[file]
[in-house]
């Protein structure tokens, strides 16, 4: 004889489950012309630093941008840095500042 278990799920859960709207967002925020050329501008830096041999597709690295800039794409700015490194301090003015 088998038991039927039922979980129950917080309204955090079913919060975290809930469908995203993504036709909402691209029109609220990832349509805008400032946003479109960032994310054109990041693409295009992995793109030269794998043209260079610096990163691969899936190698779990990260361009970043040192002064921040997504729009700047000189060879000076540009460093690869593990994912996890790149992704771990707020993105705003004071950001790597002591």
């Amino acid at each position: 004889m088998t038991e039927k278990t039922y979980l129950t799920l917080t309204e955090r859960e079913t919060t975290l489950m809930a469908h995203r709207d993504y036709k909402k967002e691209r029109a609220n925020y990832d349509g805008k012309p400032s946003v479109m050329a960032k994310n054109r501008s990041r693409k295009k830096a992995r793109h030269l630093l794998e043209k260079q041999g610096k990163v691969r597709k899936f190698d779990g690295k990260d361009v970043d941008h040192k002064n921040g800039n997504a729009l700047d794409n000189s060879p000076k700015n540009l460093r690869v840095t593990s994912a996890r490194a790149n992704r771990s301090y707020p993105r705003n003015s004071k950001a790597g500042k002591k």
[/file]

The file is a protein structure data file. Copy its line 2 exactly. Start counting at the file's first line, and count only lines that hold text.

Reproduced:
């Protein structure tokens, strides 16, 4: 004889489950012309630093941008840095500042 278990799920859960709207967002925020050329501008830096041999597709690295800039794409700015490194301090003015 088998038991039927039922979980129950917080309204955090079913919060975290809930469908995203993504036709909402691209029109609220990832349509805008400032946003479109960032994310054109990041693409295009992995793109030269794998043209260079610096990163691969899936190698779990990260361009970043040192002064921040997504729009700047000189060879000076540009460093690869593990994912996890790149992704771990707020993105705003004071950001790597002591």